By HANNAH RICHELL
Earlier this week I stood outside in our courtyard, balanced on a wooden bench, picking dead leaves from the vertical garden my husband and I installed just a few weeks ago. It’s been unseasonably warm in Sydney and the new plants are thriving – mostly; yet here and there curled shoots have fallen by the wayside, lost in the shock of their recent transplant.
As I stood there with the sun warming my back and a hand full of crisp, brown leaves, my mind raced ahead to a vision of myself as an old lady stooped over a garden, pruning dead shoots and faded flowers. I have been asking myself in recent days how long this pain will last, but standing up there on the bench, I was struck by the sudden realisation that this pain isn’t going anywhere.
Many years from now, I will still feel this ache of losing my husband. Wherever my life goes from here, there will always be the love and loss of him. It is a part of who I am. So while I am terrified about memories of Matt fading – the sound of his laugh, his stubble against my cheek, the weight of his arm draped around my shoulders – the one thing I know I will never lose is this sense of loss for the man who lit my world. It’s so hard not to feel robbed of the very best part of me – of the person who made me feel most myself.
I realise now that death is all around us. Of course it is. Life goes hand-in-hand with death. Yet somehow it feels as though I have been walking around wearing blinkers. It is Matt’s death (and my cousin’s last year) that have ripped them from my eyes. I feel raw to it now – exposed. My senses are heightened to the inevitable cycle of nature, the tragic news stories, and the friends and strangers sharing their own stories of pain and loss with me. I am a new member of a very big club. So many of us, I see, are moving through the world bearing our losses, silently grief-stricken.
How did I never notice this before? Why don’t we talk about death more? I find myself watching people, wanting to run up and urge them not to take a moment for granted.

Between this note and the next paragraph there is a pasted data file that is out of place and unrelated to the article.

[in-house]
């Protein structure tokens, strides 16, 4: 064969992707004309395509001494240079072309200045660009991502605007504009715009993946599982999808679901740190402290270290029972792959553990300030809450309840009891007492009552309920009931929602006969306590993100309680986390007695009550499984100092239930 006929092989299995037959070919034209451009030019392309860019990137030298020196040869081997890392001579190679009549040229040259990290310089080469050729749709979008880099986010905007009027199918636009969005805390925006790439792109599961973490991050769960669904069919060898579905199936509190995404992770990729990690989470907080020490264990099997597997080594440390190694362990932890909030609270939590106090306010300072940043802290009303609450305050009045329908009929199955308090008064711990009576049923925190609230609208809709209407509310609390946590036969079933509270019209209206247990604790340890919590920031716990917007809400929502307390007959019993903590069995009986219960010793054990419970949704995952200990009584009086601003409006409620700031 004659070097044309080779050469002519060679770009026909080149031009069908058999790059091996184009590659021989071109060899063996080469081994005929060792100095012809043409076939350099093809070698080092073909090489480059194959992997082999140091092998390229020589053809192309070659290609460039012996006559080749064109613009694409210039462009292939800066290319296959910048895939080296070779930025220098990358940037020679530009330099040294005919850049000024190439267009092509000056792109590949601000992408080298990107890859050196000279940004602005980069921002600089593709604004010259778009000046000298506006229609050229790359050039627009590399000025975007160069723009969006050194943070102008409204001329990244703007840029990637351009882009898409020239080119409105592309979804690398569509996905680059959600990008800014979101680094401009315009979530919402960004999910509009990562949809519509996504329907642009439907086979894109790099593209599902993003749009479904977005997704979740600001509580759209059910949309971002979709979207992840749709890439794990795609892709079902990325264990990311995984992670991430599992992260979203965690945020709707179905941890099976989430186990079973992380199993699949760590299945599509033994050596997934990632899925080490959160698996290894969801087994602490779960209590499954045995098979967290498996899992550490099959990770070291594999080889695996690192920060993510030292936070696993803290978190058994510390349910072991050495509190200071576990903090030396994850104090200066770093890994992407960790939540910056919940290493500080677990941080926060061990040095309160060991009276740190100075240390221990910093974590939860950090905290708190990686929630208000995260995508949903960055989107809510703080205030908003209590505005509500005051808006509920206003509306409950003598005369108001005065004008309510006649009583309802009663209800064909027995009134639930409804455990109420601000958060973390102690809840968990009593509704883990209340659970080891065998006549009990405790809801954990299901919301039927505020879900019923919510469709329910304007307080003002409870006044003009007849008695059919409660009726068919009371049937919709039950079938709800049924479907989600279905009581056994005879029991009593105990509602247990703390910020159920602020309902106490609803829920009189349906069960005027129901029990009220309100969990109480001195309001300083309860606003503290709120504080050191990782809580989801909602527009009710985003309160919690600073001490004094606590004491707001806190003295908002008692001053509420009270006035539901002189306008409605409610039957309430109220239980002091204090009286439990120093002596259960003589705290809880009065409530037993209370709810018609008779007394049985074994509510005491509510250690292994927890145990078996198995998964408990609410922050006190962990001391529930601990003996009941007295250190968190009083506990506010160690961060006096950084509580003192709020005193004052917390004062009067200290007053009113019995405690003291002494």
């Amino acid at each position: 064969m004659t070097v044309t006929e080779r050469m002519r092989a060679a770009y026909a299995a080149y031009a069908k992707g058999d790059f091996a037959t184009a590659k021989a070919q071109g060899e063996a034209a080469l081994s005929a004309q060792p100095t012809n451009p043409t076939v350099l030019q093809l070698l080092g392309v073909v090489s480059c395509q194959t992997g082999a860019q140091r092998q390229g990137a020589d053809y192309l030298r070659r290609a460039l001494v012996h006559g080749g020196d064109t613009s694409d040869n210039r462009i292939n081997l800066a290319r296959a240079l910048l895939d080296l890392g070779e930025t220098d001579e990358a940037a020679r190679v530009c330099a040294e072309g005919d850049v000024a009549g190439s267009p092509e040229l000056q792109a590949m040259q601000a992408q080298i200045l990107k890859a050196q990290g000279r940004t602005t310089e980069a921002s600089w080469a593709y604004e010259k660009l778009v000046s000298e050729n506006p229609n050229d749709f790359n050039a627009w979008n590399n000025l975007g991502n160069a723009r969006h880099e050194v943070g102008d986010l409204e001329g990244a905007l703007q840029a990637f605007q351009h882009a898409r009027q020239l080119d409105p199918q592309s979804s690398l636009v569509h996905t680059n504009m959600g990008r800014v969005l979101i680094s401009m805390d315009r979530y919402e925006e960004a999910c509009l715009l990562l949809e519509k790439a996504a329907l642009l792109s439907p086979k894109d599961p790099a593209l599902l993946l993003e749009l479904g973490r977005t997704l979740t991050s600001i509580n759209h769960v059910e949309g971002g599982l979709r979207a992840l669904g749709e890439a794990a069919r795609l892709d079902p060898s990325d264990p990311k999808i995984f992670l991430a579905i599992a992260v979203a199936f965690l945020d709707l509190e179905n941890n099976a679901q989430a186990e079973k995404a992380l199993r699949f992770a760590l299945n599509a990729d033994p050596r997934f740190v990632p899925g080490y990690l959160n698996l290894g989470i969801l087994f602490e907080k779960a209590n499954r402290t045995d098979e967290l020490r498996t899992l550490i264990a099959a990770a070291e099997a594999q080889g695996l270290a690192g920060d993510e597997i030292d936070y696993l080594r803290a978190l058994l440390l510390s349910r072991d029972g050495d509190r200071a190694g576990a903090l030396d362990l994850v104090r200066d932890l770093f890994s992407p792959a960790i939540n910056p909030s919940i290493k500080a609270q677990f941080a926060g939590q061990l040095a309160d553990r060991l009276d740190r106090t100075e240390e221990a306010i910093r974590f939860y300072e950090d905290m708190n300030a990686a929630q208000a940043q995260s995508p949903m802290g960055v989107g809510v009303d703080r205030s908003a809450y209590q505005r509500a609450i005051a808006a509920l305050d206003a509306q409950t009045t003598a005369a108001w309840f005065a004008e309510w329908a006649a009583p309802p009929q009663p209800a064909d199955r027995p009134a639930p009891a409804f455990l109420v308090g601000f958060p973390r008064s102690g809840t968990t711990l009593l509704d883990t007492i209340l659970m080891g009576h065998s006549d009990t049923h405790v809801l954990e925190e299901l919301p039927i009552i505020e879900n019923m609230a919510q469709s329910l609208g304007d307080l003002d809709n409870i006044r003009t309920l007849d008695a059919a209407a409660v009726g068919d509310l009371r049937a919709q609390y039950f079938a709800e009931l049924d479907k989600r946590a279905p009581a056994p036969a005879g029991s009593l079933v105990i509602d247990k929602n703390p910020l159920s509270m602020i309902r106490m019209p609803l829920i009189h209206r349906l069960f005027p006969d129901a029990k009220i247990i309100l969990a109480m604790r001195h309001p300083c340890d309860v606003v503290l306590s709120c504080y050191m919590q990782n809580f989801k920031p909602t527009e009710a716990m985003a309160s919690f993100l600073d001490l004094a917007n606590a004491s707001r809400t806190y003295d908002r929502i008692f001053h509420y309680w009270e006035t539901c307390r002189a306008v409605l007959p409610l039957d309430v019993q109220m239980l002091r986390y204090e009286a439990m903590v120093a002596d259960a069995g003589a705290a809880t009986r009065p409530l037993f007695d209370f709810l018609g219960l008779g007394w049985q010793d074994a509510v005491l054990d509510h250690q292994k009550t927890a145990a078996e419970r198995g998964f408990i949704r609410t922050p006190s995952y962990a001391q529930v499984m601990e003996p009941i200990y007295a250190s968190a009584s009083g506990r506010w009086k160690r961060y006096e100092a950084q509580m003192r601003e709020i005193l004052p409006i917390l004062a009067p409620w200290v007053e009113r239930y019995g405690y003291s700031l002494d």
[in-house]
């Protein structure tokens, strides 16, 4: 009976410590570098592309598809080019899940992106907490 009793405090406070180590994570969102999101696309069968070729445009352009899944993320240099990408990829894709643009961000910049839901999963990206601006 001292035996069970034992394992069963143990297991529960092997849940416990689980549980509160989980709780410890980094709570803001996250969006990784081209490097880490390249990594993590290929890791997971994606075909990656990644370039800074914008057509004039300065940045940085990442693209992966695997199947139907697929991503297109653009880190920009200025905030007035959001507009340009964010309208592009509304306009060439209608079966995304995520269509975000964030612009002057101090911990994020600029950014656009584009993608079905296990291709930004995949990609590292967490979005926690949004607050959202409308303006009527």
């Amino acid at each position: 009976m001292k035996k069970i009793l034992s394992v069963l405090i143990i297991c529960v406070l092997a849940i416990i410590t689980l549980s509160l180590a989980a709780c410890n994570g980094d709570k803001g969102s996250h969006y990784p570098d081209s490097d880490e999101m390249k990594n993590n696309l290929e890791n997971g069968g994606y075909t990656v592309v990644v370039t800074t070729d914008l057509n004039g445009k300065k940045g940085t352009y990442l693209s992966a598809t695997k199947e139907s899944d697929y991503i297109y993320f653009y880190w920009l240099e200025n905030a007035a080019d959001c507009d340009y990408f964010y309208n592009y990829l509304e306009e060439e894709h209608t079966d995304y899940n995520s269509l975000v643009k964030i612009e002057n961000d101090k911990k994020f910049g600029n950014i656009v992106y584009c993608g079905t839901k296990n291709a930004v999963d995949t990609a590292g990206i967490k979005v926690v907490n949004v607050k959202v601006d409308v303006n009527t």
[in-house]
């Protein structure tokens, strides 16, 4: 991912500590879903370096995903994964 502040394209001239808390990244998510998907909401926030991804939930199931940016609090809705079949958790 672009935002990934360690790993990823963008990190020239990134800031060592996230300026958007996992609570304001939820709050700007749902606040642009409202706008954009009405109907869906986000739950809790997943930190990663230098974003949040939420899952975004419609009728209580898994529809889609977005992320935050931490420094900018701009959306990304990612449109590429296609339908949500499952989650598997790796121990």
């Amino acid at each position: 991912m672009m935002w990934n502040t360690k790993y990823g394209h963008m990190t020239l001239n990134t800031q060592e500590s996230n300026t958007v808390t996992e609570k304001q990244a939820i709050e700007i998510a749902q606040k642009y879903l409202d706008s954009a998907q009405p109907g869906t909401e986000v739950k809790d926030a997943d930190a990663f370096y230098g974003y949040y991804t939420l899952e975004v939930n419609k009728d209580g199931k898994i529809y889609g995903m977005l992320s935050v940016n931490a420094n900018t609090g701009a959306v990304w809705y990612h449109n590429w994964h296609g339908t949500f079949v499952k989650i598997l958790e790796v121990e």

Yet even with all this agony and all this uncharted loneliness and fear, there is still life in our house. It butts up insistently against the death. The plants in the vertical garden are already sending out new shoots that will transform to flowers this spring. The cat noses my laptop out of the way so that he can curl in a circle on my lap. Friends are dropping by with warm hugs and plates of food. And always my two children, their laughter and tears pulling me through the days.
There is so much I would like to tell Matt about this strange life we are living. I long to pick up the phone and chat to him. I would tell him about Gracie’s new sleep spot on her bedroom floor, and the game she now plays, dressing up in his belongings – sunglasses, shoes, a hat – before crowing with delight: ‘Look! Daddy’s home. Look Judey, Daddy’s home’.
I would tell him about his daughter’s new talent for anger and how his son wears his grief differently: in his downturned mouth, his pale face and the purple shadows under his eyes, so stoic until just before the lights go out and the questions come in a rush. ‘Mum, where do you go when you die? Mum, what does it feel like to be dead? Mum, does anyone still love me? Mum, why can’t we all be immortal jellyfish?’ And hardest of all, ‘Mum, is Daddy ever coming home?’.